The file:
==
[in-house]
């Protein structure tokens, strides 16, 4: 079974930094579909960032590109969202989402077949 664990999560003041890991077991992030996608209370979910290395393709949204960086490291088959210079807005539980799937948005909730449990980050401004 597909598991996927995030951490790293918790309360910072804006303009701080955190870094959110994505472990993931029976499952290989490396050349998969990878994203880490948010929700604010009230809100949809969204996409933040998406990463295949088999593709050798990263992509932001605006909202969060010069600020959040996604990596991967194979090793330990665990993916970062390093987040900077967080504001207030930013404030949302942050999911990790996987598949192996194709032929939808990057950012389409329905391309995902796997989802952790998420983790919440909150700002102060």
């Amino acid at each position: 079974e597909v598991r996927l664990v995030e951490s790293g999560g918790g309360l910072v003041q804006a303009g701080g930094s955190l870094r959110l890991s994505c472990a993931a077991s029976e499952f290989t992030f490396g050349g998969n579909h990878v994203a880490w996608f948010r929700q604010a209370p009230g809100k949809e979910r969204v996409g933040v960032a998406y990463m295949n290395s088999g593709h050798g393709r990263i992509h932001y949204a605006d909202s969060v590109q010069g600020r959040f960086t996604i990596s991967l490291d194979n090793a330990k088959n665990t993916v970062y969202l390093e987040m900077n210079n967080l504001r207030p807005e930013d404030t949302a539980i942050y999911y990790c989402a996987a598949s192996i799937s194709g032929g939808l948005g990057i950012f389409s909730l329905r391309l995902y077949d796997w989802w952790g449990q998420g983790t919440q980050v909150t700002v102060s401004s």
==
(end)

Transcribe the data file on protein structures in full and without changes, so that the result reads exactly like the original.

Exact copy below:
[in-house]
């Protein structure tokens, strides 16, 4: 079974930094579909960032590109969202989402077949 664990999560003041890991077991992030996608209370979910290395393709949204960086490291088959210079807005539980799937948005909730449990980050401004 597909598991996927995030951490790293918790309360910072804006303009701080955190870094959110994505472990993931029976499952290989490396050349998969990878994203880490948010929700604010009230809100949809969204996409933040998406990463295949088999593709050798990263992509932001605006909202969060010069600020959040996604990596991967194979090793330990665990993916970062390093987040900077967080504001207030930013404030949302942050999911990790996987598949192996194709032929939808990057950012389409329905391309995902796997989802952790998420983790919440909150700002102060």
């Amino acid at each position: 079974e597909v598991r996927l664990v995030e951490s790293g999560g918790g309360l910072v003041q804006a303009g701080g930094s955190l870094r959110l890991s994505c472990a993931a077991s029976e499952f290989t992030f490396g050349g998969n579909h990878v994203a880490w996608f948010r929700q604010a209370p009230g809100k949809e979910r969204v996409g933040v960032a998406y990463m295949n290395s088999g593709h050798g393709r990263i992509h932001y949204a605006d909202s969060v590109q010069g600020r959040f960086t996604i990596s991967l490291d194979n090793a330990k088959n665990t993916v970062y969202l390093e987040m900077n210079n967080l504001r207030p807005e930013d404030t949302a539980i942050y999911y990790c989402a996987a598949s192996i799937s194709g032929g939808l948005g990057i950012f389409s909730l329905r391309l995902y077949d796997w989802w952790g449990q998420g983790t919440q980050v909150t700002v102060s401004s």